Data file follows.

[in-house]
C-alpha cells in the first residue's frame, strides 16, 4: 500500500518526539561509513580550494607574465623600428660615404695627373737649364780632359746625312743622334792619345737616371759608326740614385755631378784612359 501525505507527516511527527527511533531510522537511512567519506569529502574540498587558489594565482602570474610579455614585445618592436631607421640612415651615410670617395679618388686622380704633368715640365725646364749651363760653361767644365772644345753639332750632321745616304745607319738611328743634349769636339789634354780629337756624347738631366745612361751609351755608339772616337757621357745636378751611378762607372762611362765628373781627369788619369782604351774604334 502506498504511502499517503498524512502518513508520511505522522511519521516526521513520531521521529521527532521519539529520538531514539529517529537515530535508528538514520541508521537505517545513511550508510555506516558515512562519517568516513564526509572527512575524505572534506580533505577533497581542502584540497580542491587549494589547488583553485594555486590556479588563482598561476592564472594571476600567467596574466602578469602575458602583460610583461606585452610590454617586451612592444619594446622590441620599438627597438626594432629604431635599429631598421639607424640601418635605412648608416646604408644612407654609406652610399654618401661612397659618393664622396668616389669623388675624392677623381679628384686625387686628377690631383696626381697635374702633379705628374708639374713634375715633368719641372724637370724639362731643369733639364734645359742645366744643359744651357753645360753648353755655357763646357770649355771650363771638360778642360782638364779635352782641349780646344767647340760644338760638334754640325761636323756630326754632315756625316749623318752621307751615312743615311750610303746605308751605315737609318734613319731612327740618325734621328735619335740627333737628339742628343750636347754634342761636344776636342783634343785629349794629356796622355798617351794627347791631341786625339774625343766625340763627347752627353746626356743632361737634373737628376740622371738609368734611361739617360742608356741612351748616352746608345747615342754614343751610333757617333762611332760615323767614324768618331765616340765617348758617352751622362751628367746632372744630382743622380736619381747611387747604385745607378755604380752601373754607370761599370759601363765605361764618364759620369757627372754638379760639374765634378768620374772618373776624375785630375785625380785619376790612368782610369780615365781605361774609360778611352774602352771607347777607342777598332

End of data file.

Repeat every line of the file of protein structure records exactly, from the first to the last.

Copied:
[in-house]
C-alpha cells in the first residue's frame, strides 16, 4: 500500500518526539561509513580550494607574465623600428660615404695627373737649364780632359746625312743622334792619345737616371759608326740614385755631378784612359 501525505507527516511527527527511533531510522537511512567519506569529502574540498587558489594565482602570474610579455614585445618592436631607421640612415651615410670617395679618388686622380704633368715640365725646364749651363760653361767644365772644345753639332750632321745616304745607319738611328743634349769636339789634354780629337756624347738631366745612361751609351755608339772616337757621357745636378751611378762607372762611362765628373781627369788619369782604351774604334 502506498504511502499517503498524512502518513508520511505522522511519521516526521513520531521521529521527532521519539529520538531514539529517529537515530535508528538514520541508521537505517545513511550508510555506516558515512562519517568516513564526509572527512575524505572534506580533505577533497581542502584540497580542491587549494589547488583553485594555486590556479588563482598561476592564472594571476600567467596574466602578469602575458602583460610583461606585452610590454617586451612592444619594446622590441620599438627597438626594432629604431635599429631598421639607424640601418635605412648608416646604408644612407654609406652610399654618401661612397659618393664622396668616389669623388675624392677623381679628384686625387686628377690631383696626381697635374702633379705628374708639374713634375715633368719641372724637370724639362731643369733639364734645359742645366744643359744651357753645360753648353755655357763646357770649355771650363771638360778642360782638364779635352782641349780646344767647340760644338760638334754640325761636323756630326754632315756625316749623318752621307751615312743615311750610303746605308751605315737609318734613319731612327740618325734621328735619335740627333737628339742628343750636347754634342761636344776636342783634343785629349794629356796622355798617351794627347791631341786625339774625343766625340763627347752627353746626356743632361737634373737628376740622371738609368734611361739617360742608356741612351748616352746608345747615342754614343751610333757617333762611332760615323767614324768618331765616340765617348758617352751622362751628367746632372744630382743622380736619381747611387747604385745607378755604380752601373754607370761599370759601363765605361764618364759620369757627372754638379760639374765634378768620374772618373776624375785630375785625380785619376790612368782610369780615365781605361774609360778611352774602352771607347777607342777598332